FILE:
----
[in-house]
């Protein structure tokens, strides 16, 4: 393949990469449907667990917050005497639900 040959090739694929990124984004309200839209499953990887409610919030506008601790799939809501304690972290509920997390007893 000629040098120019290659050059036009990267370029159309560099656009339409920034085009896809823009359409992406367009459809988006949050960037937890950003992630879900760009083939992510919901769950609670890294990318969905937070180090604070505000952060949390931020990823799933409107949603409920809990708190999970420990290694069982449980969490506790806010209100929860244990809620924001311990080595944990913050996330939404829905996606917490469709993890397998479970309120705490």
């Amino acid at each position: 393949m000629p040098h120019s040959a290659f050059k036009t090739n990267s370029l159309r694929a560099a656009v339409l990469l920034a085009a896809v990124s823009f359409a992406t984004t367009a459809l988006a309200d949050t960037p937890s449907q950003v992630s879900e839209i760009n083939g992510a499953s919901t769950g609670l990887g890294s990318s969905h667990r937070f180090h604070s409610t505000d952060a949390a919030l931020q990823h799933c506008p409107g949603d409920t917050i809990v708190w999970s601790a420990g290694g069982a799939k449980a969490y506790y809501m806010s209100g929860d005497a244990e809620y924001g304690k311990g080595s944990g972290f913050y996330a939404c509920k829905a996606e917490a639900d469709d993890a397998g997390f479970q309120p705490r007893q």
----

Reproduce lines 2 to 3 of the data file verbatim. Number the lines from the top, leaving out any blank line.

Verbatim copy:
């Protein structure tokens, strides 16, 4: 393949990469449907667990917050005497639900 040959090739694929990124984004309200839209499953990887409610919030506008601790799939809501304690972290509920997390007893 000629040098120019290659050059036009990267370029159309560099656009339409920034085009896809823009359409992406367009459809988006949050960037937890950003992630879900760009083939992510919901769950609670890294990318969905937070180090604070505000952060949390931020990823799933409107949603409920809990708190999970420990290694069982449980969490506790806010209100929860244990809620924001311990080595944990913050996330939404829905996606917490469709993890397998479970309120705490």
């Amino acid at each position: 393949m000629p040098h120019s040959a290659f050059k036009t090739n990267s370029l159309r694929a560099a656009v339409l990469l920034a085009a896809v990124s823009f359409a992406t984004t367009a459809l988006a309200d949050t960037p937890s449907q950003v992630s879900e839209i760009n083939g992510a499953s919901t769950g609670l990887g890294s990318s969905h667990r937070f180090h604070s409610t505000d952060a949390a919030l931020q990823h799933c506008p409107g949603d409920t917050i809990v708190w999970s601790a420990g290694g069982a799939k449980a969490y506790y809501m806010s209100g929860d005497a244990e809620y924001g304690k311990g080595s944990g972290f913050y996330a939404c509920k829905a996606e917490a639900d469709d993890a397998g997390f479970q309120p705490r007893q």